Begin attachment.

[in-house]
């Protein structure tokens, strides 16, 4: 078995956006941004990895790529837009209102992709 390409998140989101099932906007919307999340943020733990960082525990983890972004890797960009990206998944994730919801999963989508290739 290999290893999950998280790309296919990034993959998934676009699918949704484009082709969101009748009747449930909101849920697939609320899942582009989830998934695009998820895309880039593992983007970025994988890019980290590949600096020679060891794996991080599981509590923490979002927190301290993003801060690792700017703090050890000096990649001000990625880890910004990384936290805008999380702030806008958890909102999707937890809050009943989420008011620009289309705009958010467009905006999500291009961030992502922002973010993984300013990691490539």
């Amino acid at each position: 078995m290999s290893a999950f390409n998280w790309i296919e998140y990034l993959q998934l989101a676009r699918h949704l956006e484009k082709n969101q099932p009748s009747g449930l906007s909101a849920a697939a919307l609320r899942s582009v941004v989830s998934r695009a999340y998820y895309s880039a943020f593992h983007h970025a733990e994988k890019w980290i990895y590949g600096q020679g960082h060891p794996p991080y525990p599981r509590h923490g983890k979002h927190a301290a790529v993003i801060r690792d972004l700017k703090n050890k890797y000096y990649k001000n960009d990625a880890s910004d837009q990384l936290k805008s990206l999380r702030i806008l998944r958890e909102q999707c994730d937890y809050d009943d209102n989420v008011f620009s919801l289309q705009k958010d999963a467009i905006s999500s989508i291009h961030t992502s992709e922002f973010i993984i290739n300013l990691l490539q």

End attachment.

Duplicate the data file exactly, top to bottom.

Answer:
[in-house]
């Protein structure tokens, strides 16, 4: 078995956006941004990895790529837009209102992709 390409998140989101099932906007919307999340943020733990960082525990983890972004890797960009990206998944994730919801999963989508290739 290999290893999950998280790309296919990034993959998934676009699918949704484009082709969101009748009747449930909101849920697939609320899942582009989830998934695009998820895309880039593992983007970025994988890019980290590949600096020679060891794996991080599981509590923490979002927190301290993003801060690792700017703090050890000096990649001000990625880890910004990384936290805008999380702030806008958890909102999707937890809050009943989420008011620009289309705009958010467009905006999500291009961030992502922002973010993984300013990691490539």
């Amino acid at each position: 078995m290999s290893a999950f390409n998280w790309i296919e998140y990034l993959q998934l989101a676009r699918h949704l956006e484009k082709n969101q099932p009748s009747g449930l906007s909101a849920a697939a919307l609320r899942s582009v941004v989830s998934r695009a999340y998820y895309s880039a943020f593992h983007h970025a733990e994988k890019w980290i990895y590949g600096q020679g960082h060891p794996p991080y525990p599981r509590h923490g983890k979002h927190a301290a790529v993003i801060r690792d972004l700017k703090n050890k890797y000096y990649k001000n960009d990625a880890s910004d837009q990384l936290k805008s990206l999380r702030i806008l998944r958890e909102q999707c994730d937890y809050d009943d209102n989420v008011f620009s919801l289309q705009k958010d999963a467009i905006s999500s989508i291009h961030t992502s992709e922002f973010i993984i290739n300013l990691l490539q």